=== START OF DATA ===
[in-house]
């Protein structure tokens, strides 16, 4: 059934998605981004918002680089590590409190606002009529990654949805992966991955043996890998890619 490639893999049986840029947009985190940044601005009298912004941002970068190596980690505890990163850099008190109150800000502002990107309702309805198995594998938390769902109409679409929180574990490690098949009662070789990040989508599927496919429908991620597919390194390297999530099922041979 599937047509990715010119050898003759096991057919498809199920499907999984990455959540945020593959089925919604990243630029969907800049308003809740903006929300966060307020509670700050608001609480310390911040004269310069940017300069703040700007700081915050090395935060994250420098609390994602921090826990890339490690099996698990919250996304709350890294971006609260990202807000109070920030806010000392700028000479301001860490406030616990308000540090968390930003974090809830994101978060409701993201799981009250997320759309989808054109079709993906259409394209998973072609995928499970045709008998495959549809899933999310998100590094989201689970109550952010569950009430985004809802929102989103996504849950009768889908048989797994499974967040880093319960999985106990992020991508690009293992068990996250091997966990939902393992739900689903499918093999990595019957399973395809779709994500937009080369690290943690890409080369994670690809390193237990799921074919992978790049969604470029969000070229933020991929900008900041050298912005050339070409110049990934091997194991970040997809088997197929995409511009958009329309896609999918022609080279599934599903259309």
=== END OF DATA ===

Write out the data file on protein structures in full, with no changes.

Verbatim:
[in-house]
């Protein structure tokens, strides 16, 4: 059934998605981004918002680089590590409190606002009529990654949805992966991955043996890998890619 490639893999049986840029947009985190940044601005009298912004941002970068190596980690505890990163850099008190109150800000502002990107309702309805198995594998938390769902109409679409929180574990490690098949009662070789990040989508599927496919429908991620597919390194390297999530099922041979 599937047509990715010119050898003759096991057919498809199920499907999984990455959540945020593959089925919604990243630029969907800049308003809740903006929300966060307020509670700050608001609480310390911040004269310069940017300069703040700007700081915050090395935060994250420098609390994602921090826990890339490690099996698990919250996304709350890294971006609260990202807000109070920030806010000392700028000479301001860490406030616990308000540090968390930003974090809830994101978060409701993201799981009250997320759309989808054109079709993906259409394209998973072609995928499970045709008998495959549809899933999310998100590094989201689970109550952010569950009430985004809802929102989103996504849950009768889908048989797994499974967040880093319960999985106990992020991508690009293992068990996250091997966990939902393992739900689903499918093999990595019957399973395809779709994500937009080369690290943690890409080369994670690809390193237990799921074919992978790049969604470029969000070229933020991929900008900041050298912005050339070409110049990934091997194991970040997809088997197929995409511009958009329309896609999918022609080279599934599903259309």